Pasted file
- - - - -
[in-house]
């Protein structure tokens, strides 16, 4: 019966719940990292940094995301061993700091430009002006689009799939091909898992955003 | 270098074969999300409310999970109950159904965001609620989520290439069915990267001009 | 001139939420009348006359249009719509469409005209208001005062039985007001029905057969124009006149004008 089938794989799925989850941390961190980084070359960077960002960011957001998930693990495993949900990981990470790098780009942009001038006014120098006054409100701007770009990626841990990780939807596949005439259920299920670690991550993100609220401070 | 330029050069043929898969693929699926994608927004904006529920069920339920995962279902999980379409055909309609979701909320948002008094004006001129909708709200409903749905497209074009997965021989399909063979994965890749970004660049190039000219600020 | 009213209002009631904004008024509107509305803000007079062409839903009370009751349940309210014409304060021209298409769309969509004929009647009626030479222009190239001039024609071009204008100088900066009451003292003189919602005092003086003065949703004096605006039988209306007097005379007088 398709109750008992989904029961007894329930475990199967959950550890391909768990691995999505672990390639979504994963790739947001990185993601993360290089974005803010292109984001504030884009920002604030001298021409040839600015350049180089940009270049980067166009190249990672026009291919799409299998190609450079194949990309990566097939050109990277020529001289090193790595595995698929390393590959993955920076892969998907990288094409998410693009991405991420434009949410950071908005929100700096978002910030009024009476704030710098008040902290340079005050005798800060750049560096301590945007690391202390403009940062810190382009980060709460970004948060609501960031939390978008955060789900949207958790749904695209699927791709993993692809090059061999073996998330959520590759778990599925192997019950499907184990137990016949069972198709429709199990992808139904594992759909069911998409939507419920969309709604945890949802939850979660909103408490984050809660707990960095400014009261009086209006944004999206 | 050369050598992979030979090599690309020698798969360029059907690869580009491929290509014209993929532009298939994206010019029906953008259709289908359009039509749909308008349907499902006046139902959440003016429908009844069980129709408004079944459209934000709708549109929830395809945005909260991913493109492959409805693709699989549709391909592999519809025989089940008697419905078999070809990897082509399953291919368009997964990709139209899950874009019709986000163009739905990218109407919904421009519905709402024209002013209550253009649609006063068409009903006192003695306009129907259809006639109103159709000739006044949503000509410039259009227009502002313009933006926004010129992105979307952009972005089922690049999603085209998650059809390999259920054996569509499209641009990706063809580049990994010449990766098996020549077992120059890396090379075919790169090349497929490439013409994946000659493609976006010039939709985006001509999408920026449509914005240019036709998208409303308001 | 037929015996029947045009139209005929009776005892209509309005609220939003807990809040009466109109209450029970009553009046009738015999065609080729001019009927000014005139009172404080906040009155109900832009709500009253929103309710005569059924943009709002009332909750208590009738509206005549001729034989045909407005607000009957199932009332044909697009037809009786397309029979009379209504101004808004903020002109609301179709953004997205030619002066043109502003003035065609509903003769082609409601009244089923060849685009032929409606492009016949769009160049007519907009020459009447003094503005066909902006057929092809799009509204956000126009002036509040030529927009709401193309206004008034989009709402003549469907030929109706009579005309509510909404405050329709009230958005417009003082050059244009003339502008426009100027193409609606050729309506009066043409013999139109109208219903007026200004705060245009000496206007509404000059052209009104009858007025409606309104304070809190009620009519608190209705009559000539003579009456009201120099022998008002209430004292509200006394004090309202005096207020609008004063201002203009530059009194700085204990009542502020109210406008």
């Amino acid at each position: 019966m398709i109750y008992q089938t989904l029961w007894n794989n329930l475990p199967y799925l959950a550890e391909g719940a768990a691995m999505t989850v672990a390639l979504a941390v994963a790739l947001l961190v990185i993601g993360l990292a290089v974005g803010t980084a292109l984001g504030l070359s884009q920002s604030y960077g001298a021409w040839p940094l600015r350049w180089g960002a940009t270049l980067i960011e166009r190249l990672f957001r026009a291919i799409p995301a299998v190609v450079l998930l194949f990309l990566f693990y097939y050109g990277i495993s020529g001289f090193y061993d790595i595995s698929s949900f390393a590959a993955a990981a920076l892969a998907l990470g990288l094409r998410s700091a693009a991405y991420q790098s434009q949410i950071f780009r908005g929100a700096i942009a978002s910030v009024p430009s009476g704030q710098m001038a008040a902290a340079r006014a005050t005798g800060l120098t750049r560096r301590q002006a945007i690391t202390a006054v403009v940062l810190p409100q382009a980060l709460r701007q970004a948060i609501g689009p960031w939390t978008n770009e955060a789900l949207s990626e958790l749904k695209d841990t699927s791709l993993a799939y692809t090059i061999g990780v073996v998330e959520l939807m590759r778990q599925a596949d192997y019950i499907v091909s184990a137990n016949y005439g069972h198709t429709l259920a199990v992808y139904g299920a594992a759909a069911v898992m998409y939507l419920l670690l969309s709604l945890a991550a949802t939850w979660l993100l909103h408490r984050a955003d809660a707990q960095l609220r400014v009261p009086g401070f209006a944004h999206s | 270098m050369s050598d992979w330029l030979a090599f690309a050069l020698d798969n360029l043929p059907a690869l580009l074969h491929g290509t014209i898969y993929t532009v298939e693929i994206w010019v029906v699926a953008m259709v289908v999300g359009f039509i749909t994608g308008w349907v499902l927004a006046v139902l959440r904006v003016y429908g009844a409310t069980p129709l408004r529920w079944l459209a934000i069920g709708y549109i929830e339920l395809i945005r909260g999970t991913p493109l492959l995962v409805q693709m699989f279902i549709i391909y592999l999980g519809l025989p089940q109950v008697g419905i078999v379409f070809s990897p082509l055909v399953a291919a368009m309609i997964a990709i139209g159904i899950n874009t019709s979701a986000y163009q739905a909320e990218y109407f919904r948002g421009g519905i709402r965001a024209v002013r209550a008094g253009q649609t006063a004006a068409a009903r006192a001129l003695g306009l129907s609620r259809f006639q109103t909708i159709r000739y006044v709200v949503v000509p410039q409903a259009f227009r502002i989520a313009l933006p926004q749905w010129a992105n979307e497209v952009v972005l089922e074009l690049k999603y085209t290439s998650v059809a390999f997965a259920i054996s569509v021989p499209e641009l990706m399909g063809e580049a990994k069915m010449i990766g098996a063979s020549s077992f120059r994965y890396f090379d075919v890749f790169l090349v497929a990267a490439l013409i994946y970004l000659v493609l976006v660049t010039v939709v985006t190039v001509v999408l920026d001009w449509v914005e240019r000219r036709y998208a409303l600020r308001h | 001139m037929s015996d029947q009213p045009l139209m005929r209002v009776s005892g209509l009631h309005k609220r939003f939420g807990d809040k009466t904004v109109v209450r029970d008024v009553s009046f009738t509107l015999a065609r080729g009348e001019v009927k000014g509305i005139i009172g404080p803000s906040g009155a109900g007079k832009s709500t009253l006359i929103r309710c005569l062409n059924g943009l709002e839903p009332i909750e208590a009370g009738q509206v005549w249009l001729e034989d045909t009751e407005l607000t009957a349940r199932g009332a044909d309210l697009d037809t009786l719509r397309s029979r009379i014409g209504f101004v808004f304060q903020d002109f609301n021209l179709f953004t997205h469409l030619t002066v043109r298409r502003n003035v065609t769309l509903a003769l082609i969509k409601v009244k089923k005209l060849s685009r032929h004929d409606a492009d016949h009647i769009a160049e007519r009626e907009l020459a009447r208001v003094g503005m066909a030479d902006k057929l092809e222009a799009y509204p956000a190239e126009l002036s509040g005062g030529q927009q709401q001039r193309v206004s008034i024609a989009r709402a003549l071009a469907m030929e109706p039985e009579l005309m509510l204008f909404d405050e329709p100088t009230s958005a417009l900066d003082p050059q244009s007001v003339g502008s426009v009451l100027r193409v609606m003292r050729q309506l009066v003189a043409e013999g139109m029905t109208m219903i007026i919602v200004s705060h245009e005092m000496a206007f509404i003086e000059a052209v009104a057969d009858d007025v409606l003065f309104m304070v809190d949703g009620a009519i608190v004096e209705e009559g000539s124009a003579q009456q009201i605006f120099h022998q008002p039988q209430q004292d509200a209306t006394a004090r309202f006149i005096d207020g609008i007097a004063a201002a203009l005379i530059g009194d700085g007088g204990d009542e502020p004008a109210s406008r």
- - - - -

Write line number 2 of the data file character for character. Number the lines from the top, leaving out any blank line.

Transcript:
């Protein structure tokens, strides 16, 4: 019966719940990292940094995301061993700091430009002006689009799939091909898992955003 | 270098074969999300409310999970109950159904965001609620989520290439069915990267001009 | 001139939420009348006359249009719509469409005209208001005062039985007001029905057969124009006149004008 089938794989799925989850941390961190980084070359960077960002960011957001998930693990495993949900990981990470790098780009942009001038006014120098006054409100701007770009990626841990990780939807596949005439259920299920670690991550993100609220401070 | 330029050069043929898969693929699926994608927004904006529920069920339920995962279902999980379409055909309609979701909320948002008094004006001129909708709200409903749905497209074009997965021989399909063979994965890749970004660049190039000219600020 | 009213209002009631904004008024509107509305803000007079062409839903009370009751349940309210014409304060021209298409769309969509004929009647009626030479222009190239001039024609071009204008100088900066009451003292003189919602005092003086003065949703004096605006039988209306007097005379007088 398709109750008992989904029961007894329930475990199967959950550890391909768990691995999505672990390639979504994963790739947001990185993601993360290089974005803010292109984001504030884009920002604030001298021409040839600015350049180089940009270049980067166009190249990672026009291919799409299998190609450079194949990309990566097939050109990277020529001289090193790595595995698929390393590959993955920076892969998907990288094409998410693009991405991420434009949410950071908005929100700096978002910030009024009476704030710098008040902290340079005050005798800060750049560096301590945007690391202390403009940062810190382009980060709460970004948060609501960031939390978008955060789900949207958790749904695209699927791709993993692809090059061999073996998330959520590759778990599925192997019950499907184990137990016949069972198709429709199990992808139904594992759909069911998409939507419920969309709604945890949802939850979660909103408490984050809660707990960095400014009261009086209006944004999206 | 050369050598992979030979090599690309020698798969360029059907690869580009491929290509014209993929532009298939994206010019029906953008259709289908359009039509749909308008349907499902006046139902959440003016429908009844069980129709408004079944459209934000709708549109929830395809945005909260991913493109492959409805693709699989549709391909592999519809025989089940008697419905078999070809990897082509399953291919368009997964990709139209899950874009019709986000163009739905990218109407919904421009519905709402024209002013209550253009649609006063068409009903006192003695306009129907259809006639109103159709000739006044949503000509410039259009227009502002313009933006926004010129992105979307952009972005089922690049999603085209998650059809390999259920054996569509499209641009990706063809580049990994010449990766098996020549077992120059890396090379075919790169090349497929490439013409994946000659493609976006010039939709985006001509999408920026449509914005240019036709998208409303308001 | 037929015996029947045009139209005929009776005892209509309005609220939003807990809040009466109109209450029970009553009046009738015999065609080729001019009927000014005139009172404080906040009155109900832009709500009253929103309710005569059924943009709002009332909750208590009738509206005549001729034989045909407005607000009957199932009332044909697009037809009786397309029979009379209504101004808004903020002109609301179709953004997205030619002066043109502003003035065609509903003769082609409601009244089923060849685009032929409606492009016949769009160049007519907009020459009447003094503005066909902006057929092809799009509204956000126009002036509040030529927009709401193309206004008034989009709402003549469907030929109706009579005309509510909404405050329709009230958005417009003082050059244009003339502008426009100027193409609606050729309506009066043409013999139109109208219903007026200004705060245009000496206007509404000059052209009104009858007025409606309104304070809190009620009519608190209705009559000539003579009456009201120099022998008002209430004292509200006394004090309202005096207020609008004063201002203009530059009194700085204990009542502020109210406008």